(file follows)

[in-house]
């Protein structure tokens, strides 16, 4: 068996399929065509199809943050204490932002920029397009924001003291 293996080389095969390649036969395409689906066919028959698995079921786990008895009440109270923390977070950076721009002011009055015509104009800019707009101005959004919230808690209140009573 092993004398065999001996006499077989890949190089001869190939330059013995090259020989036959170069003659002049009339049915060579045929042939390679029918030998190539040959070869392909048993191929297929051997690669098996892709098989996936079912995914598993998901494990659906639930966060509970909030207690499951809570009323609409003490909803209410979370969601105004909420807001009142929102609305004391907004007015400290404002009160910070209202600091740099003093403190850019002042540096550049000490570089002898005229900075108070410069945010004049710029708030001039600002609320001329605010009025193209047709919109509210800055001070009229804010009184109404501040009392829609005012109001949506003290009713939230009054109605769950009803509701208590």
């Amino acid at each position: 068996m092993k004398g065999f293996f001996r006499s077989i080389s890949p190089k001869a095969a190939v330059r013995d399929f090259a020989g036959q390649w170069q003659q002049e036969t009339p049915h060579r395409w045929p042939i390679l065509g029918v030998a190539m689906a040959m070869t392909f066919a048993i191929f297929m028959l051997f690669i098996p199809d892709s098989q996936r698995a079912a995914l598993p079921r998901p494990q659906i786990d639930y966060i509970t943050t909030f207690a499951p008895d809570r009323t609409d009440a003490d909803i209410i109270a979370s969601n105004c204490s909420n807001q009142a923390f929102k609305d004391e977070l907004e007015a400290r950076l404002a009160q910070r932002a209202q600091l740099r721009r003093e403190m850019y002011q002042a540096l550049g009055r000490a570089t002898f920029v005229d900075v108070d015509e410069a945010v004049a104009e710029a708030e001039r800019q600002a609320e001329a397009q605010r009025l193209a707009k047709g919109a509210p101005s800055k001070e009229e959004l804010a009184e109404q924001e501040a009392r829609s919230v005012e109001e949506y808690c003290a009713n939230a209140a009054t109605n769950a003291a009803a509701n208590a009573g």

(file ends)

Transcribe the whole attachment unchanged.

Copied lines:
[in-house]
């Protein structure tokens, strides 16, 4: 068996399929065509199809943050204490932002920029397009924001003291 293996080389095969390649036969395409689906066919028959698995079921786990008895009440109270923390977070950076721009002011009055015509104009800019707009101005959004919230808690209140009573 092993004398065999001996006499077989890949190089001869190939330059013995090259020989036959170069003659002049009339049915060579045929042939390679029918030998190539040959070869392909048993191929297929051997690669098996892709098989996936079912995914598993998901494990659906639930966060509970909030207690499951809570009323609409003490909803209410979370969601105004909420807001009142929102609305004391907004007015400290404002009160910070209202600091740099003093403190850019002042540096550049000490570089002898005229900075108070410069945010004049710029708030001039600002609320001329605010009025193209047709919109509210800055001070009229804010009184109404501040009392829609005012109001949506003290009713939230009054109605769950009803509701208590």
């Amino acid at each position: 068996m092993k004398g065999f293996f001996r006499s077989i080389s890949p190089k001869a095969a190939v330059r013995d399929f090259a020989g036959q390649w170069q003659q002049e036969t009339p049915h060579r395409w045929p042939i390679l065509g029918v030998a190539m689906a040959m070869t392909f066919a048993i191929f297929m028959l051997f690669i098996p199809d892709s098989q996936r698995a079912a995914l598993p079921r998901p494990q659906i786990d639930y966060i509970t943050t909030f207690a499951p008895d809570r009323t609409d009440a003490d909803i209410i109270a979370s969601n105004c204490s909420n807001q009142a923390f929102k609305d004391e977070l907004e007015a400290r950076l404002a009160q910070r932002a209202q600091l740099r721009r003093e403190m850019y002011q002042a540096l550049g009055r000490a570089t002898f920029v005229d900075v108070d015509e410069a945010v004049a104009e710029a708030e001039r800019q600002a609320e001329a397009q605010r009025l193209a707009k047709g919109a509210p101005s800055k001070e009229e959004l804010a009184e109404q924001e501040a009392r829609s919230v005012e109001e949506y808690c003290a009713n939230a209140a009054t109605n769950a003291a009803a509701n208590a009573g």